There are a lot of things that made Naples, or as the Italian call it…Napoli world-famous; from history, people, cuisine, culture, and fashion. But there’s also one thing that made this region in Italy world famous for sartorial enthusiast around the world: Neapolitan classic sartorial art. The birthplace of the famous spalla camicia and a number of world-famous sartorial houses, Naples is a must-visit Mecca of everyone who appreciates fine tailoring craftsmanship. The Italians, forever blessed with unparalleled talent in creating beautiful things, honor the integrity of their family’s name to heart, that that when a maestro of a certain sartorial house passed the mantle to the next kin, those who bear it would be expected to carry on with the same spirit and decorum. The young Luigi Dalcuore was 16 years old in 1966 when he decided to became a tailor. The young man who later established Sartoria Dalcuore came up late to the tailoring scene, as per norm at that time; nascent apprentice would take their apprenticeship at a much younger age. But after awhile, the soon-to-be maestro thank his luck when a renowned Neapolitan tailor Del Luca agreed to accept him, and that is how his journey begun.
“It’s passion”, said Luigi simply when I asked him what drives him. I’ve been a fan of his works for quite sometimes now, that I’m not passing a rare chance to interview the maestro when he came to the Archie store for his premiere trunkshow in Jakarta. Seeing the maestro in front of me is like a dream come true. He came along his daughter; Cristina Dalcuore and her husband, Damiano Annunziato (by the way, I’m also a huge fan of Damiano). Both of them has plunged into the Dalcuore family business and together, and the trio have traveled far and wide around the globe to fulfill appointments with numerous client of great repute from various global cities like New York, Paris, London, Tokyo, Shanghai, Seoul, Hong Kong, and more.
“Man should be discreet, he should not be excessive and in good proportion when it comes to dressing”, he said as he described how men should dress. The maestro appear very laidback with his crisp-white jacket embellished with a simple lapel pin in a shape of a ladybug, along with what appears like a brown tobacco linen trousers and a pair of sneakers. The maestro doesn’t appear flashy nor imposing like one would imagine the owner of a world-class sartorial house would look like, yet it already speaks a volume of his personal worth – a true reflection of what Dalcuore philosophy is all about.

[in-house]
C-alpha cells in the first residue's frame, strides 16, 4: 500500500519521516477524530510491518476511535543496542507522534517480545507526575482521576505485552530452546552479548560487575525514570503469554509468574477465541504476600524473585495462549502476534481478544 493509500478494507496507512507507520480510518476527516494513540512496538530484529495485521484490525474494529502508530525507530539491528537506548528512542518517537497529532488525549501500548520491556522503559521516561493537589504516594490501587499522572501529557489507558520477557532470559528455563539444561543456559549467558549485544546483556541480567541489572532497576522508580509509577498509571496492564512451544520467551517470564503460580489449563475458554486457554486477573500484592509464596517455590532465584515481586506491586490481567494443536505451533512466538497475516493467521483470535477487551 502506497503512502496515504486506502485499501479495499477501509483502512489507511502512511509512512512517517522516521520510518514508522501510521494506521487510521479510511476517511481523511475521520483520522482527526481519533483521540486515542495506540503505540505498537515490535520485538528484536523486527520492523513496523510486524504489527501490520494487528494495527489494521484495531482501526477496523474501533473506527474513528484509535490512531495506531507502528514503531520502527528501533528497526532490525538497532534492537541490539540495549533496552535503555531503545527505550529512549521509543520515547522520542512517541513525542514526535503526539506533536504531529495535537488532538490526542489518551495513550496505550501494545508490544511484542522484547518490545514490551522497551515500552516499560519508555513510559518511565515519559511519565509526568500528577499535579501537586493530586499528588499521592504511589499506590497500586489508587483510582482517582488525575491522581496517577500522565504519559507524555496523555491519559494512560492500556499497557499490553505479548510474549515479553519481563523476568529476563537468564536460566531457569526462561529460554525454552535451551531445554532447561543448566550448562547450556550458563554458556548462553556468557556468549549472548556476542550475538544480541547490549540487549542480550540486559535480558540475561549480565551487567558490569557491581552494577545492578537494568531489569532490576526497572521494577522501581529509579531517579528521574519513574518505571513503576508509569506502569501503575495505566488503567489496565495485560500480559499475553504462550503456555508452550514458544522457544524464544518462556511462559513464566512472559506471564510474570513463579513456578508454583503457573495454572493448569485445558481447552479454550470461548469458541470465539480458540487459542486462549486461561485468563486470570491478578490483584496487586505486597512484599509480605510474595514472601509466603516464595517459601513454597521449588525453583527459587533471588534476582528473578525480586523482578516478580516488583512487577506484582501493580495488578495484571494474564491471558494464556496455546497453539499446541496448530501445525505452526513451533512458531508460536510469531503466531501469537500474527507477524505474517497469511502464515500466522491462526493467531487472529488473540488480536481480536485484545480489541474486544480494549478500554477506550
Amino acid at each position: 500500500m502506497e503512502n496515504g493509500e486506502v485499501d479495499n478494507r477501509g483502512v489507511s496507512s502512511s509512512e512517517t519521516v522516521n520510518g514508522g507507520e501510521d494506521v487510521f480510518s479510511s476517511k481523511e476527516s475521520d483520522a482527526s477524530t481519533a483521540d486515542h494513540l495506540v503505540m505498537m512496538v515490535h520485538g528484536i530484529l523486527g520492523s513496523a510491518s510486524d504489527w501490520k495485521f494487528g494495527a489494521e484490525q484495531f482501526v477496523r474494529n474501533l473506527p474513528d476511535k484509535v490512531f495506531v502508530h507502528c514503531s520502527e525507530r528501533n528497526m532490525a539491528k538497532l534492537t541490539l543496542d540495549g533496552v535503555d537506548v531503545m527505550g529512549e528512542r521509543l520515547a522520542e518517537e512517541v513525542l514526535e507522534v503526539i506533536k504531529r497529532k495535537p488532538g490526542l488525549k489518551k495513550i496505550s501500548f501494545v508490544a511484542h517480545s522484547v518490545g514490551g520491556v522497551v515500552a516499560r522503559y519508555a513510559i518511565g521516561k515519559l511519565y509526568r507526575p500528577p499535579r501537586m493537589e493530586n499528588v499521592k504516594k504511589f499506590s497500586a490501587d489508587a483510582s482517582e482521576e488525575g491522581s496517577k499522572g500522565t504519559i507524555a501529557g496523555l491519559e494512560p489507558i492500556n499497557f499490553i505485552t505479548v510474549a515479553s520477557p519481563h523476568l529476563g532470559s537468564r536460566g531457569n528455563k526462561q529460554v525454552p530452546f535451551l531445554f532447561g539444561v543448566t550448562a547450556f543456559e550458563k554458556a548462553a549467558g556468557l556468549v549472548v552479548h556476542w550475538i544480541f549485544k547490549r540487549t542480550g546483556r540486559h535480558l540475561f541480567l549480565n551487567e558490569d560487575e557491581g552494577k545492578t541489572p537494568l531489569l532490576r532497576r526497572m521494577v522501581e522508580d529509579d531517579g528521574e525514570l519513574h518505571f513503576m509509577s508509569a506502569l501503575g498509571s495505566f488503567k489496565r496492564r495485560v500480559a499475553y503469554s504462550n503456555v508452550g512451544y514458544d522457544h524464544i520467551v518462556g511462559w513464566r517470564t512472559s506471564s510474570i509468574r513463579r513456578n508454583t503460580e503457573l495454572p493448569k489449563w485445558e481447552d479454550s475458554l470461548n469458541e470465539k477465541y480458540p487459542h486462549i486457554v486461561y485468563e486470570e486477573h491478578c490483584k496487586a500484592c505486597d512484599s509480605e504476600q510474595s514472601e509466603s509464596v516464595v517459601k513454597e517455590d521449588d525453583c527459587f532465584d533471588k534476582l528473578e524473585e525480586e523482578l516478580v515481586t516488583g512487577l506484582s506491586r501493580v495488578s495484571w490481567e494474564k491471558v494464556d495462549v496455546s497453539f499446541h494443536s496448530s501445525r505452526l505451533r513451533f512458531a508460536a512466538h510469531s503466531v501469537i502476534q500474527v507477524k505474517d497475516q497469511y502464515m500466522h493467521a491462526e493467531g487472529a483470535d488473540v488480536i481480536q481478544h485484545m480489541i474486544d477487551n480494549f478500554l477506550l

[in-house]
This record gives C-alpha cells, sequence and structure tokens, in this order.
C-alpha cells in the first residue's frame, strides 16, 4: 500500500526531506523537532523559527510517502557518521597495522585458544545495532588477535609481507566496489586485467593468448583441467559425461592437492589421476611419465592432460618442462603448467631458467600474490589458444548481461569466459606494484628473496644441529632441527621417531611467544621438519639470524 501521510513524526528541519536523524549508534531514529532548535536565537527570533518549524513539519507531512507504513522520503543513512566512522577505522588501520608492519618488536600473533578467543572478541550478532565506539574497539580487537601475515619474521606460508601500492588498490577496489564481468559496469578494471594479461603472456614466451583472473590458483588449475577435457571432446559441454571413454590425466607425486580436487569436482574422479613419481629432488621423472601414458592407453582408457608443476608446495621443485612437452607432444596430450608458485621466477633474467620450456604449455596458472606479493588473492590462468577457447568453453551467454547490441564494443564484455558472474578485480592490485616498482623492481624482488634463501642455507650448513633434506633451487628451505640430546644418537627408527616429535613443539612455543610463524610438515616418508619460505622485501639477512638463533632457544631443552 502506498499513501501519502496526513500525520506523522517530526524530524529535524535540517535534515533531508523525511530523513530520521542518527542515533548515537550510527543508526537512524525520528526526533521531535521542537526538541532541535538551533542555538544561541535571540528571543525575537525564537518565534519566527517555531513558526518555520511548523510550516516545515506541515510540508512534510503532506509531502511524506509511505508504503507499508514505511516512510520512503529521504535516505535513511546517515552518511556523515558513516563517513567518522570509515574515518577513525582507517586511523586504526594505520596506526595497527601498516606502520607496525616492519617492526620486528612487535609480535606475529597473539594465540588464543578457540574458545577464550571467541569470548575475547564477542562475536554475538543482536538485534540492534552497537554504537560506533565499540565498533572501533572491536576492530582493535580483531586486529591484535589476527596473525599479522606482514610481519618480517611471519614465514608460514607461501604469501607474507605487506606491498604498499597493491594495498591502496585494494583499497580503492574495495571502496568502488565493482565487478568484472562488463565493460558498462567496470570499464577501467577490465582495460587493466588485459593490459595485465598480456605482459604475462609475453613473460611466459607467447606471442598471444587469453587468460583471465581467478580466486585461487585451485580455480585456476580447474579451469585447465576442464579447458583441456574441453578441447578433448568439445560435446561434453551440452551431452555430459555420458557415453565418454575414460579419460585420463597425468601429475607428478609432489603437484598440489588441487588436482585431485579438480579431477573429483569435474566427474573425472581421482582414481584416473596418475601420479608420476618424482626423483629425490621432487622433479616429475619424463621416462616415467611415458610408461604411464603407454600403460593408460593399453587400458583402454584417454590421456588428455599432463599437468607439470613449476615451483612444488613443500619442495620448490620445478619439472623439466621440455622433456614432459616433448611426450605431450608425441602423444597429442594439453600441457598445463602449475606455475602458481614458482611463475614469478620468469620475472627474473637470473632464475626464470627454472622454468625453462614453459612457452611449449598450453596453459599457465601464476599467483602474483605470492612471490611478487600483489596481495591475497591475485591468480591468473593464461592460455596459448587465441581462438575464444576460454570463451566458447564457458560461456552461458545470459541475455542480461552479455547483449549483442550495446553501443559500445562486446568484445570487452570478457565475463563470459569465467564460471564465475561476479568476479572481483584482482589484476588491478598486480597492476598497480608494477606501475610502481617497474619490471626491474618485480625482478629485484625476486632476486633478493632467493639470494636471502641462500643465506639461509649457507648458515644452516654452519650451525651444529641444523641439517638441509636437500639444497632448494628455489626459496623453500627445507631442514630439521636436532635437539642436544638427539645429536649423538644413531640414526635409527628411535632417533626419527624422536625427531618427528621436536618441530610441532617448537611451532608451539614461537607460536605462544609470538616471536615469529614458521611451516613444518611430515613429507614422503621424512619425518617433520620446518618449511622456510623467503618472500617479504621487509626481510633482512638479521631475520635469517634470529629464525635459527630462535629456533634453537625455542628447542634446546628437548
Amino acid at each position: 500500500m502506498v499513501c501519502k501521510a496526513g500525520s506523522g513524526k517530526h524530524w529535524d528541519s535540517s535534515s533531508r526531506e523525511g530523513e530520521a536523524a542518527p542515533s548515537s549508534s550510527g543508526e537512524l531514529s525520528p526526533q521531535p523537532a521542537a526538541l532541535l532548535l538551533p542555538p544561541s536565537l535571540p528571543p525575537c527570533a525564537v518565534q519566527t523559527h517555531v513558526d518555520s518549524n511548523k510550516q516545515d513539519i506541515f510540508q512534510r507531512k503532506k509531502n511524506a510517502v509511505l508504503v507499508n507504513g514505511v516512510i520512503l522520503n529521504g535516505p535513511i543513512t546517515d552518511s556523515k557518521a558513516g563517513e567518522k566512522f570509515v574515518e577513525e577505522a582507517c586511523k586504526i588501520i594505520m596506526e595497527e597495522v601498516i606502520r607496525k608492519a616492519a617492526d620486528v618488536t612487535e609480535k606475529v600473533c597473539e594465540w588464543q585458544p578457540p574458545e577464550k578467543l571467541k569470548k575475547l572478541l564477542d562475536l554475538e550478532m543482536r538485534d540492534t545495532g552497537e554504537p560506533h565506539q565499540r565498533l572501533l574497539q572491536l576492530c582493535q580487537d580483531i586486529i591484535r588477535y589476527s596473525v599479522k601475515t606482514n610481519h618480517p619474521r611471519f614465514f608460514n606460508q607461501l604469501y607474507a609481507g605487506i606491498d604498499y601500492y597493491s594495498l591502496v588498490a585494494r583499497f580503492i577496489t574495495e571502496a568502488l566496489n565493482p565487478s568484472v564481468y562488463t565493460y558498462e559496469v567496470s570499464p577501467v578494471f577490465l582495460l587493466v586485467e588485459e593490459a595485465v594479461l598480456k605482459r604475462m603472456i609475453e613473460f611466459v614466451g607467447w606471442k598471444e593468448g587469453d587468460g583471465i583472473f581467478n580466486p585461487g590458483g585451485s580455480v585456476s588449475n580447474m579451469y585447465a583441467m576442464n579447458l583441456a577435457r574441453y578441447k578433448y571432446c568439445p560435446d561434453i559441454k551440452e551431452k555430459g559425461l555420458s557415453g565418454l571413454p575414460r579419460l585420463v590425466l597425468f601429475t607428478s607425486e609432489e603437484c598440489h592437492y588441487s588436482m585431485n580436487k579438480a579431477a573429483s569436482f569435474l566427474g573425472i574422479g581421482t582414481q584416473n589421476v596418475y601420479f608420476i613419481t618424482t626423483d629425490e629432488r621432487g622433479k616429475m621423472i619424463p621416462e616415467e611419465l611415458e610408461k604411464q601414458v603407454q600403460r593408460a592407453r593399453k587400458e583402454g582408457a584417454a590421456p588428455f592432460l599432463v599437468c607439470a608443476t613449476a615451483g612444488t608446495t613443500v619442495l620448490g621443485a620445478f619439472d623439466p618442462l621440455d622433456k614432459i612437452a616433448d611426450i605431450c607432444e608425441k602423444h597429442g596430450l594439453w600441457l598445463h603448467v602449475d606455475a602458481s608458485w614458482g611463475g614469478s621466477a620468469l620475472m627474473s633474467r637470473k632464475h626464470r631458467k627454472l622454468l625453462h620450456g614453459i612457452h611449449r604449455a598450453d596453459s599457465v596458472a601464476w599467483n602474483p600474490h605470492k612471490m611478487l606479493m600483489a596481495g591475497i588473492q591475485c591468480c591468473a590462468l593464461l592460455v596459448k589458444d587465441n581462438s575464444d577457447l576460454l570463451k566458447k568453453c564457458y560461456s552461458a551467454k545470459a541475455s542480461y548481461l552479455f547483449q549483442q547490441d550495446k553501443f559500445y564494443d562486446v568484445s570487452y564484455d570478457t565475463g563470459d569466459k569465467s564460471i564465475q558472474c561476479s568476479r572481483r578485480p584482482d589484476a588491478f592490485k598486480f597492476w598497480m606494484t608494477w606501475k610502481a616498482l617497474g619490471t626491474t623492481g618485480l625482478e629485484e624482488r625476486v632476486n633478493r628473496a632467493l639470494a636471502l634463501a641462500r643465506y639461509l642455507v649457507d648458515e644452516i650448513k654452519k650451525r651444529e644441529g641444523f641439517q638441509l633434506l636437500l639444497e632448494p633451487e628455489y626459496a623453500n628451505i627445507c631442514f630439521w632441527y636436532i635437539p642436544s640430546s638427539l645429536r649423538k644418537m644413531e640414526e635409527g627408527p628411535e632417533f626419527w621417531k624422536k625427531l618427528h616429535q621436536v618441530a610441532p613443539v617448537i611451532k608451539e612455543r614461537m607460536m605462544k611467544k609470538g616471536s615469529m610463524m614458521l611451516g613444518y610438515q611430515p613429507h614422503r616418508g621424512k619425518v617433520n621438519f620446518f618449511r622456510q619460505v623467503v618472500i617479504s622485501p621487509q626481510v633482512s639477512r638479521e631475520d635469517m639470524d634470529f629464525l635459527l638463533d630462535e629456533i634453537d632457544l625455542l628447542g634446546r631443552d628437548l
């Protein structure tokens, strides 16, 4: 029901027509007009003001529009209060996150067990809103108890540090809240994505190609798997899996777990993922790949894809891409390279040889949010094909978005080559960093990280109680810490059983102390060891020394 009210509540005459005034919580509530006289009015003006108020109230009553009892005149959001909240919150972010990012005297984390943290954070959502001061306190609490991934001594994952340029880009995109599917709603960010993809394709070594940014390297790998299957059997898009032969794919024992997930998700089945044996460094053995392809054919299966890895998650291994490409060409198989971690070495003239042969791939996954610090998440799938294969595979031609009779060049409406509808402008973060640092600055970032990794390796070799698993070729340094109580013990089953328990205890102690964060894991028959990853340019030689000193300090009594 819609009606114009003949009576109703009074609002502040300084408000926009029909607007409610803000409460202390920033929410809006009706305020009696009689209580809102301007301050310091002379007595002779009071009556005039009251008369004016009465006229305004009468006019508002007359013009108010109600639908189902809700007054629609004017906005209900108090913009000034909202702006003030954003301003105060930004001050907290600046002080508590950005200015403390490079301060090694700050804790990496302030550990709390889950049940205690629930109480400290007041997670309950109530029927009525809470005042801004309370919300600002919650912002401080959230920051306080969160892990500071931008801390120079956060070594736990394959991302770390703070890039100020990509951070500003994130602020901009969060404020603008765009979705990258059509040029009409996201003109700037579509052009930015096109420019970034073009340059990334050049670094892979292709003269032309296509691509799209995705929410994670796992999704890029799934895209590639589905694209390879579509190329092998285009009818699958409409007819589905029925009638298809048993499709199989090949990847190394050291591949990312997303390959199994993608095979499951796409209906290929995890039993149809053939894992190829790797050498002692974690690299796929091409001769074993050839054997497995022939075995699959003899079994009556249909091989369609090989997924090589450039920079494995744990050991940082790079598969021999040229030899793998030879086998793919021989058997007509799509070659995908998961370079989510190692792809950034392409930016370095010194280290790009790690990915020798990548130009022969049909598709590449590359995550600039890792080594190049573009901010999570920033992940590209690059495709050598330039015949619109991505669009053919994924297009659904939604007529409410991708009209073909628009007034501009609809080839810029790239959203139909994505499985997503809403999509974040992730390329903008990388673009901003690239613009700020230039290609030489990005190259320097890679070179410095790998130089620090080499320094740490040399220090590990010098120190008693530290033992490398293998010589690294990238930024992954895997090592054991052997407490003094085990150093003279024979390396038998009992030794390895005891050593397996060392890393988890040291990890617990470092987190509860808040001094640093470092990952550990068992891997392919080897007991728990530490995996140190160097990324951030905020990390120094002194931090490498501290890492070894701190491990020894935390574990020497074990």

“It just came naturally” he claimed, that he’d prefer to see men dressed in a certain way and not just “blindly following trends.”
As I listened more to the maestro describing his preferences for a way of dressing and modesty in men, I felt a *tiny* bit of doubt about the way I dress at that time. Thinking about impressing a man that that has been my idol for long, I neither want to appear too rigid nor too laidback, so I skip the spreadaway collar plus tie combo; I avoid wearing the good ol’ shirt underneath a linen jacket that I frequently wear to beat Jakarta’s humidity; and instead, I chose a silk floral shirt with a white double breasted jacket, brown trousers and a bright blue loafers that I thought was not too flashy at first; but now I felt that maybe I am? So I asked him whether the way I dress would pass his standard. I felt a bit anxious as Cristina translated my question. The maestro and Damiano chuckle a little bit, but then tell him that I look good.
Needless to say, I felt really relieved. And very happy – I mean, It’s not everyday that a maestro would approve your choice of attire.
Supple, light and unrestrictive to the person who wears it. Those are three words to describe Dalcuore’s tailoring and those are the hallmark that makes Sartoria Dalcuore gain its International reputation. Dalcuore jacket are typically soft and unstructured – without padding. As you wear it, the jacket would just fell softly on your shoulder first, and the rest would soon follows through on your person like a jigsaw fits into its place, or as the maestro described it: “soft to wrap the person’s line and portion.”
I had a really good talk with the maestro, his daughter and his son-in-law. And before I hit the stop button on my recorder, I asked him one last question: After everything you’ve been through, what’s next for you, I asked him. The maestro just sit back and answer with a simple word…”I want to bring Naples influence to the world.”
Michael Judah Sumbayak adalah pengajar di Vibiz LearningCenter (VbLC) untuk entrepreneurship dan branding. Seorang penggemar jas dan kopi hitam. Follow instagram nya di @michaeljudahsumbek